While the official first day of summer is still some weeks away, Tax Day is the start of the warm weather growing season in our zone.
In spite of a lingering winter and the warm weather taking it’s time to arrive, when it gets here, it strikes with a vengeance and by mid June the temperatures are starting to soar.
It is not unusual for us to have lovely mild spring weather one week, followed immediately by incredibly intense heat that can cause our newly set out tomatoes and squash to drop their blossoms.
With such drastic weather conditions, success in the garden depends a lot on careful planning beforehand.
Following are a few things we have found to be helpful in order to be ready for the summer season:
1. Evaluate your mulch supply
Make sure that you have enough on hand to give your garden beds several inches thick of mulch. This will help conserve the moisture in the soil, thereby reducing your water bill. Before buying mulch check to see if your city offers a green waste site where wood chip mulch can be picked up for free.
speaking of water have you considered that you might…
2. Install a rain barrel
While filling a watering can from a barrel is not as efficient as using a hose, once again, we’re able to save on our water bill by using this free resource.
Before having one installed however, make sure that water collection in your area is legal. As crazy as it sounds there are some states where the rain that falls from the sky does not belong to you and cannot be used for your garden.
3. Stock up on fertilizer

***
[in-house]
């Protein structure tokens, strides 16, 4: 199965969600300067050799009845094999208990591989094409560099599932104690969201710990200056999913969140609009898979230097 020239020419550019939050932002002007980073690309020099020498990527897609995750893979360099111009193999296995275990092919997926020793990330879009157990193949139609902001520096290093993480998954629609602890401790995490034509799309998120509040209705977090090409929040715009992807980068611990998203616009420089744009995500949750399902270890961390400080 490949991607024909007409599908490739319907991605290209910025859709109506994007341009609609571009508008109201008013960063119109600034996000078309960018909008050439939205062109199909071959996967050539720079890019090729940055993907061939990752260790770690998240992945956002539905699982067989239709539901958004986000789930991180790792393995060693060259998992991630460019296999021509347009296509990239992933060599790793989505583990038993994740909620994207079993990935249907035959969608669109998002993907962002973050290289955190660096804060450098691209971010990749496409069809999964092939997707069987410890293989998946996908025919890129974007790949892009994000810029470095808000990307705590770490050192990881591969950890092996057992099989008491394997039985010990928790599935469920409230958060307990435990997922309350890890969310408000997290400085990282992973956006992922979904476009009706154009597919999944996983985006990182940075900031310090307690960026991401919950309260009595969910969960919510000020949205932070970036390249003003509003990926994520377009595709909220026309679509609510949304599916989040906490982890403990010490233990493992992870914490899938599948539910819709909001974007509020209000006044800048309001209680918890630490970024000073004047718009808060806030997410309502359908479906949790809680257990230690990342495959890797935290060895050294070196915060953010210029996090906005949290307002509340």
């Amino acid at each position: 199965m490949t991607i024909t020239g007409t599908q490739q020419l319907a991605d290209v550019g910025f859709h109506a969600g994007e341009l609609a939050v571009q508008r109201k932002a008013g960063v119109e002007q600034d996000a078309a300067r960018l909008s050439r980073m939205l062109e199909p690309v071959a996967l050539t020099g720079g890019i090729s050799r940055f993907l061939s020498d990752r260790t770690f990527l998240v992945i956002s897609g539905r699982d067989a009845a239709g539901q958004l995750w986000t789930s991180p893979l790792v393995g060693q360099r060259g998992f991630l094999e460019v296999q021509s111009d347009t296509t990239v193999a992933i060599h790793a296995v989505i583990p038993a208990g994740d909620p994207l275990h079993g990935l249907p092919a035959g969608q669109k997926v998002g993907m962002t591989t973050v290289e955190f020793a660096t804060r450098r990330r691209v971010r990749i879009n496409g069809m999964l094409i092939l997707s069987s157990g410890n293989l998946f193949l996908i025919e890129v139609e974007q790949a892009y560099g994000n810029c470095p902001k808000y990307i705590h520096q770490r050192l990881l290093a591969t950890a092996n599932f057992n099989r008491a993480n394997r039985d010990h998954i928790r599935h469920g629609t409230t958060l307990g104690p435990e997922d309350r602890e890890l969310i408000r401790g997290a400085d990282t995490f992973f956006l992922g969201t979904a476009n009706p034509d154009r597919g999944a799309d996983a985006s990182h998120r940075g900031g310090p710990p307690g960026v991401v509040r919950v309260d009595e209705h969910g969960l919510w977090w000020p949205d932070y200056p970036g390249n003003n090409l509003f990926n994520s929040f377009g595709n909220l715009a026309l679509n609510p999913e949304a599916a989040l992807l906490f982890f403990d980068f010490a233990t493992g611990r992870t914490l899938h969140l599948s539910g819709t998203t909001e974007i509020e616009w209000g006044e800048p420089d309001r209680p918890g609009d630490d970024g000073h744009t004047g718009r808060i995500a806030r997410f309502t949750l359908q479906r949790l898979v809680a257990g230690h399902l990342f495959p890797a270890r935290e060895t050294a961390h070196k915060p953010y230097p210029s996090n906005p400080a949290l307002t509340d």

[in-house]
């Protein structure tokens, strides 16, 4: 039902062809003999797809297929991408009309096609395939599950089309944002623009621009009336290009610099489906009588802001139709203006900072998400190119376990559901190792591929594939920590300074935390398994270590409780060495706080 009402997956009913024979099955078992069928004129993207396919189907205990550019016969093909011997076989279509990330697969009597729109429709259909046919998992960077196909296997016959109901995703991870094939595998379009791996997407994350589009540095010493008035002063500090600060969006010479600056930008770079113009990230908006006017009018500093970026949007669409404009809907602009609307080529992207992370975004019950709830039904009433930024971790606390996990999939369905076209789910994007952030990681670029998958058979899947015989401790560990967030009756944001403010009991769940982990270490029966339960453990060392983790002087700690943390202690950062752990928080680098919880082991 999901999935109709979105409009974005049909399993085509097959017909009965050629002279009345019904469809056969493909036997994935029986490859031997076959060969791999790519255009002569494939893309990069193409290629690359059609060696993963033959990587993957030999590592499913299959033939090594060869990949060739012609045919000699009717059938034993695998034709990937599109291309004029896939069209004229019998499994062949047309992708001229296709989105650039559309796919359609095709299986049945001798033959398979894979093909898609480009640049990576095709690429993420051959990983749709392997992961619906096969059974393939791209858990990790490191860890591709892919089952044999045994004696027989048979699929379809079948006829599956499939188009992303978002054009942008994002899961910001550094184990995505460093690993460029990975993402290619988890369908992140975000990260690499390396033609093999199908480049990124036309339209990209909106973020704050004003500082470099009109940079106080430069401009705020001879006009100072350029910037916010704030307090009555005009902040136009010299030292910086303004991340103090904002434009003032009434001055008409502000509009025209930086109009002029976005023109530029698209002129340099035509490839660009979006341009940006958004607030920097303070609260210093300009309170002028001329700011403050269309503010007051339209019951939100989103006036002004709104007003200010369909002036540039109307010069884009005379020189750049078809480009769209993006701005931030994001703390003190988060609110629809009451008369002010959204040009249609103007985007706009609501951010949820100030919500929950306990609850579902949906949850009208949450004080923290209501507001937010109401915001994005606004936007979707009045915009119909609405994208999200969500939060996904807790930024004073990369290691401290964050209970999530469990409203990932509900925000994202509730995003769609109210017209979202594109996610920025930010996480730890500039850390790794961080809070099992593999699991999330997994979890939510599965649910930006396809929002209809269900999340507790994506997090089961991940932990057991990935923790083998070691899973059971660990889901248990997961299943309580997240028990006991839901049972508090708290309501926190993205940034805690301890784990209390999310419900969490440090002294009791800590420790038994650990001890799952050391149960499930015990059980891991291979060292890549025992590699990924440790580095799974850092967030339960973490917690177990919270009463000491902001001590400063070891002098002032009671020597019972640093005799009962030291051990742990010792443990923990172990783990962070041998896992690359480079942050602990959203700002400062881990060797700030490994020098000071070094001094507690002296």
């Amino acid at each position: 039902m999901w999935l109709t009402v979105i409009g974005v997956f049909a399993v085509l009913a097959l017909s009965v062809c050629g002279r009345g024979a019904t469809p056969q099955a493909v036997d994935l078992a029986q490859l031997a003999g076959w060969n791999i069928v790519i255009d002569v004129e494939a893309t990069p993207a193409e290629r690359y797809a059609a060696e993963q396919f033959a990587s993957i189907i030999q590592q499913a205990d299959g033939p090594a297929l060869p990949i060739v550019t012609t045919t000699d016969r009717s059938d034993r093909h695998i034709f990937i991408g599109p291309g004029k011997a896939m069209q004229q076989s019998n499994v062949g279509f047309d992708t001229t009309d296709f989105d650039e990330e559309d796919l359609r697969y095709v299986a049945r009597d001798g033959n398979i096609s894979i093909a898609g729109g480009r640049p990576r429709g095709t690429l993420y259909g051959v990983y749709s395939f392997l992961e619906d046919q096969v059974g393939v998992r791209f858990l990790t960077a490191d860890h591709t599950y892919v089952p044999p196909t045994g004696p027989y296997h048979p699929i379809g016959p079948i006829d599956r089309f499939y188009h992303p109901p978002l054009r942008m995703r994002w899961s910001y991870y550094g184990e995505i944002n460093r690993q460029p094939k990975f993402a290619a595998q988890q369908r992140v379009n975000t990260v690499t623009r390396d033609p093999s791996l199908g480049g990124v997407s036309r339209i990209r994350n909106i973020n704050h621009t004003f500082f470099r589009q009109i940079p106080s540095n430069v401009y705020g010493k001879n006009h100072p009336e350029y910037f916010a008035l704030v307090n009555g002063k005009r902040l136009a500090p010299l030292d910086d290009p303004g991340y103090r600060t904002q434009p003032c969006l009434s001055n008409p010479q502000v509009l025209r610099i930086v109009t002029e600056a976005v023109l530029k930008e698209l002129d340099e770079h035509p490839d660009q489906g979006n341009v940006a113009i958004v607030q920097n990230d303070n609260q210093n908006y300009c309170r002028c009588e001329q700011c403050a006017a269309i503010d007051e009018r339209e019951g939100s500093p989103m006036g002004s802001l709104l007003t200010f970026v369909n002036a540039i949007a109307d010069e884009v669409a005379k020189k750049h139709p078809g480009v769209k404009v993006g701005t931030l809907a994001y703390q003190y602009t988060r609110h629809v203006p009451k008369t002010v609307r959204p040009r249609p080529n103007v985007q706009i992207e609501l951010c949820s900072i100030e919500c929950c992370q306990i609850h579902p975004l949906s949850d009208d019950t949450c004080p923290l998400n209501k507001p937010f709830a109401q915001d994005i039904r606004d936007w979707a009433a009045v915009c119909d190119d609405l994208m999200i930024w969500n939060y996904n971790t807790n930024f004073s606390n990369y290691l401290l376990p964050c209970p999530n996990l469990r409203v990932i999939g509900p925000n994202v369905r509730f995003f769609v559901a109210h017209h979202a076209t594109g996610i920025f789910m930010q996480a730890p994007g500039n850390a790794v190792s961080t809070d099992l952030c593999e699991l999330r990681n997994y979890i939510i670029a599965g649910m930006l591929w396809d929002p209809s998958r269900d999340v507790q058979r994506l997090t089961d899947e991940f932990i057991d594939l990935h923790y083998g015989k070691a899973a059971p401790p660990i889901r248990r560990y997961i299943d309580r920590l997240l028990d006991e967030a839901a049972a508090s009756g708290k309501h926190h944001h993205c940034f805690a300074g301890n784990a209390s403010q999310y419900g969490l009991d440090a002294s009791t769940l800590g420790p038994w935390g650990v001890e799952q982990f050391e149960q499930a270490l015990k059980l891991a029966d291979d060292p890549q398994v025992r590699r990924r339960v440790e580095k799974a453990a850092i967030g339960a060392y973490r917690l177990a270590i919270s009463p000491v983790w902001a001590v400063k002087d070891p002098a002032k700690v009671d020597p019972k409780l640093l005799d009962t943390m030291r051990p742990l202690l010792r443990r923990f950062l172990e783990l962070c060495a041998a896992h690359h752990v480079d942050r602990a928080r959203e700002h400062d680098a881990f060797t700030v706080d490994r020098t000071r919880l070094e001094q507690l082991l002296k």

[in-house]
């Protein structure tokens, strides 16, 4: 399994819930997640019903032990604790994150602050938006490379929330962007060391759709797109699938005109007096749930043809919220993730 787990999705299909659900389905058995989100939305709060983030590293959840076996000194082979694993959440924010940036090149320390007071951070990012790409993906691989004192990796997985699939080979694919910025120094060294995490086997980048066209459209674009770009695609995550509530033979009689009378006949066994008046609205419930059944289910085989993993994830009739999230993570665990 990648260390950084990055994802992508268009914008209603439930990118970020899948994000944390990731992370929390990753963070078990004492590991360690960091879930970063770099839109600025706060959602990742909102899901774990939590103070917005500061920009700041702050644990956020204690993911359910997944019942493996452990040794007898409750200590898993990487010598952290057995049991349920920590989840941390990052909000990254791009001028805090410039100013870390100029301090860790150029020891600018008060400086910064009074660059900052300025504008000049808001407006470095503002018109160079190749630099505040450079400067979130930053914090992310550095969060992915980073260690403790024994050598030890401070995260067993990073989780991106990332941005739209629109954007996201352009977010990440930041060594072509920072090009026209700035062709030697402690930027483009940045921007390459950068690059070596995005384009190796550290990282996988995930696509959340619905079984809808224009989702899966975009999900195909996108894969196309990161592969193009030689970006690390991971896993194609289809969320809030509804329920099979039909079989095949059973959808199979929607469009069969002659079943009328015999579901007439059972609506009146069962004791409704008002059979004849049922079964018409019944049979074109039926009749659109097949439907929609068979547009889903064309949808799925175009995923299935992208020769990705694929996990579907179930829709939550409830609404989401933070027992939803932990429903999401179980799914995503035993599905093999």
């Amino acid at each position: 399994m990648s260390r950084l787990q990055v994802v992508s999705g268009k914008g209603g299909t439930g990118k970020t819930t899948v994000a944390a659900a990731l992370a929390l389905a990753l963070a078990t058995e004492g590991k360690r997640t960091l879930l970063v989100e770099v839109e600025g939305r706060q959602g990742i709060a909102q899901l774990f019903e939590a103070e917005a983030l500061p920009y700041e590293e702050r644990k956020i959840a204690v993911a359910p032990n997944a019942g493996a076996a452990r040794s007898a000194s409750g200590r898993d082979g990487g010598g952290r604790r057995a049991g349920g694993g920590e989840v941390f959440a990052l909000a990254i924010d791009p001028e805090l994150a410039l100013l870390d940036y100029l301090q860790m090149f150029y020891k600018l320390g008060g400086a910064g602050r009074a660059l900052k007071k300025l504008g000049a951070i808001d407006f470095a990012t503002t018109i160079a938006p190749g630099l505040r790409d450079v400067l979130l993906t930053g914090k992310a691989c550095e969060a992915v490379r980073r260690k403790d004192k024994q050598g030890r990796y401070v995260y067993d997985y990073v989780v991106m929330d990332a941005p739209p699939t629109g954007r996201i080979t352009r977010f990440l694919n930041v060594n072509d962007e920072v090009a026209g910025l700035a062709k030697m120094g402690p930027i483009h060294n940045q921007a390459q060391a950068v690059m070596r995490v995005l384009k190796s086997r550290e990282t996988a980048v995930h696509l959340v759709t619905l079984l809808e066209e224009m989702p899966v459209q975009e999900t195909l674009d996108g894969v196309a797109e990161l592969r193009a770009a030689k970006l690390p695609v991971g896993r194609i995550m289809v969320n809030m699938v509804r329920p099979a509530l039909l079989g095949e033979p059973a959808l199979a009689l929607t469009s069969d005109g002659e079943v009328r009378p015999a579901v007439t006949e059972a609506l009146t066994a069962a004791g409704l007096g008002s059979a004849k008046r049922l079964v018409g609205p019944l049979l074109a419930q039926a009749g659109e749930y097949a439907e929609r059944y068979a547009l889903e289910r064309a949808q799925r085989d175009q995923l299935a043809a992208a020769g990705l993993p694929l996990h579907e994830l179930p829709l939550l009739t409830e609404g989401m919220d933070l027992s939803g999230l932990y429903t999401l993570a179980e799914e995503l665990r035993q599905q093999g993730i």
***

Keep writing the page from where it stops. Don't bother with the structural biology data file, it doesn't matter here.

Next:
Do you have enough to keep your tomatoes and zinnias happy? We like to use a diluted natural fish emulsion fertilizer every two weeks in our garden. Make sure you have plenty on hand so you don’t get caught short.
4. Get ready to battle the pests
The heat often times brings with it a barrage of pests such as tomato horn worms and
Regardless of how you decide to deal with them, you do need to have a plan of action in mind whether it is a natural insecticide such as Pyola or managing them on your own by physically removing them.
If you are not familiar with the pests in your area, take the time to research them now, so you can be prepared when you discover them (and you will). Your county extension office should have some available resources that will be helpful in this area.
Here is more information on pest management.
5. Plant seeds!
As soon as there is no longer any danger of a hard frost, annuals such as zinnias, sunflowers, and marigolds can be sown by seed directly into the garden bed; so can your warm weather vegetables and herbs such as pole beans, squash, and basil.
you can also…
6. Select your warm weather vegetable transplants
Once the temperatures start to get well above 80 degrees the lettuces will start to bolt and turn
bitter, so we turn our attention instead to crops like tomatoes and peppers. I have learned the hard way that Day 1 of “warm weather” planting season does not mean that is the day to set out tomatoes. The soil still needs a few weeks to warm up in order to have a successful start.
If you wish to start these from seed, you would have needed to be doing this indoors for some weeks already. If you have missed your window of opportunity, no worries! You can simply purchase transplants. Try to select some healthy ones that have been locally grown from a local nursery as vs. those that have been shipped in to a big box store. They have already acclimated to your climate and should do better in your garden than those that have been grown elsewhere and shipped in. If you are unsure of what varieties thrive in your area, check with your county extension office to see what sort of varieties they would recommend.
What do you do to prepare for summer gardening in your area?
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